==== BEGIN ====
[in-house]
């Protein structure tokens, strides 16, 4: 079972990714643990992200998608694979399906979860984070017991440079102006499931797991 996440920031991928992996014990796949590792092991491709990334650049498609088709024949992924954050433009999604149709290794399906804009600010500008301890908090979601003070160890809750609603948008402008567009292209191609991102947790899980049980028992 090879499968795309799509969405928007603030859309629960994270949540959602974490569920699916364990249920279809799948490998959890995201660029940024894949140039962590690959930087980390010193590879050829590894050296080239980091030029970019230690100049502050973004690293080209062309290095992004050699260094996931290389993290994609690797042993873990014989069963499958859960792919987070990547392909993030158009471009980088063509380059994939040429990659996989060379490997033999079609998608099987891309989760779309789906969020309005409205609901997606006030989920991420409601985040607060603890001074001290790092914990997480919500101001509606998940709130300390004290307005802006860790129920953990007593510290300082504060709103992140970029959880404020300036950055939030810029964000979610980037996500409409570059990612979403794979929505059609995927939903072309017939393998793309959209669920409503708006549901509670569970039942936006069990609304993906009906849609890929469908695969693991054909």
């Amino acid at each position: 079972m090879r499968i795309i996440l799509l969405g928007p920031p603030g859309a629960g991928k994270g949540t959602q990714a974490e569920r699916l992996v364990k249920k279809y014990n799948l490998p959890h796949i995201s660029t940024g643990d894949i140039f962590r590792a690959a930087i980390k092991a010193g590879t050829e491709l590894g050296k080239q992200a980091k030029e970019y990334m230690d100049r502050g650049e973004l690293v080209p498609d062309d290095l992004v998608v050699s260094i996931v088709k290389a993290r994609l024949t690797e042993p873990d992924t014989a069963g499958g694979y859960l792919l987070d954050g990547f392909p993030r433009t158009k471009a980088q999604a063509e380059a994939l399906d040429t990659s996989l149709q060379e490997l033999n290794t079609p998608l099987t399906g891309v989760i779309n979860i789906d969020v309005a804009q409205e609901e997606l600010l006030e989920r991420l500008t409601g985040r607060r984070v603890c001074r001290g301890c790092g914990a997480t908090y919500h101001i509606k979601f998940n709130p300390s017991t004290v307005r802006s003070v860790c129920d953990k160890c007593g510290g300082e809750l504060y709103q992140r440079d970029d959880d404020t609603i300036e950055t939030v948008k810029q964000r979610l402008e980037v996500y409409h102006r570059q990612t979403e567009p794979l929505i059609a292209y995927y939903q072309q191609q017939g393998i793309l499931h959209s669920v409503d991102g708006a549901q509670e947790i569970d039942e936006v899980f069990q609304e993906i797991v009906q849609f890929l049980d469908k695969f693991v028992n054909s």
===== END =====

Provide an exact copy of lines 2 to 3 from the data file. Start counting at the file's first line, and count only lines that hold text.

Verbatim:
């Protein structure tokens, strides 16, 4: 079972990714643990992200998608694979399906979860984070017991440079102006499931797991 996440920031991928992996014990796949590792092991491709990334650049498609088709024949992924954050433009999604149709290794399906804009600010500008301890908090979601003070160890809750609603948008402008567009292209191609991102947790899980049980028992 090879499968795309799509969405928007603030859309629960994270949540959602974490569920699916364990249920279809799948490998959890995201660029940024894949140039962590690959930087980390010193590879050829590894050296080239980091030029970019230690100049502050973004690293080209062309290095992004050699260094996931290389993290994609690797042993873990014989069963499958859960792919987070990547392909993030158009471009980088063509380059994939040429990659996989060379490997033999079609998608099987891309989760779309789906969020309005409205609901997606006030989920991420409601985040607060603890001074001290790092914990997480919500101001509606998940709130300390004290307005802006860790129920953990007593510290300082504060709103992140970029959880404020300036950055939030810029964000979610980037996500409409570059990612979403794979929505059609995927939903072309017939393998793309959209669920409503708006549901509670569970039942936006069990609304993906009906849609890929469908695969693991054909």
């Amino acid at each position: 079972m090879r499968i795309i996440l799509l969405g928007p920031p603030g859309a629960g991928k994270g949540t959602q990714a974490e569920r699916l992996v364990k249920k279809y014990n799948l490998p959890h796949i995201s660029t940024g643990d894949i140039f962590r590792a690959a930087i980390k092991a010193g590879t050829e491709l590894g050296k080239q992200a980091k030029e970019y990334m230690d100049r502050g650049e973004l690293v080209p498609d062309d290095l992004v998608v050699s260094i996931v088709k290389a993290r994609l024949t690797e042993p873990d992924t014989a069963g499958g694979y859960l792919l987070d954050g990547f392909p993030r433009t158009k471009a980088q999604a063509e380059a994939l399906d040429t990659s996989l149709q060379e490997l033999n290794t079609p998608l099987t399906g891309v989760i779309n979860i789906d969020v309005a804009q409205e609901e997606l600010l006030e989920r991420l500008t409601g985040r607060r984070v603890c001074r001290g301890c790092g914990a997480t908090y919500h101001i509606k979601f998940n709130p300390s017991t004290v307005r802006s003070v860790c129920d953990k160890c007593g510290g300082e809750l504060y709103q992140r440079d970029d959880d404020t609603i300036e950055t939030v948008k810029q964000r979610l402008e980037v996500y409409h102006r570059q990612t979403e567009p794979l929505i059609a292209y995927y939903q072309q191609q017939g393998i793309l499931h959209s669920v409503d991102g708006a549901q509670e947790i569970d039942e936006v899980f069990q609304e993906i797991v009906q849609f890929l049980d469908k695969f693991v028992n054909s």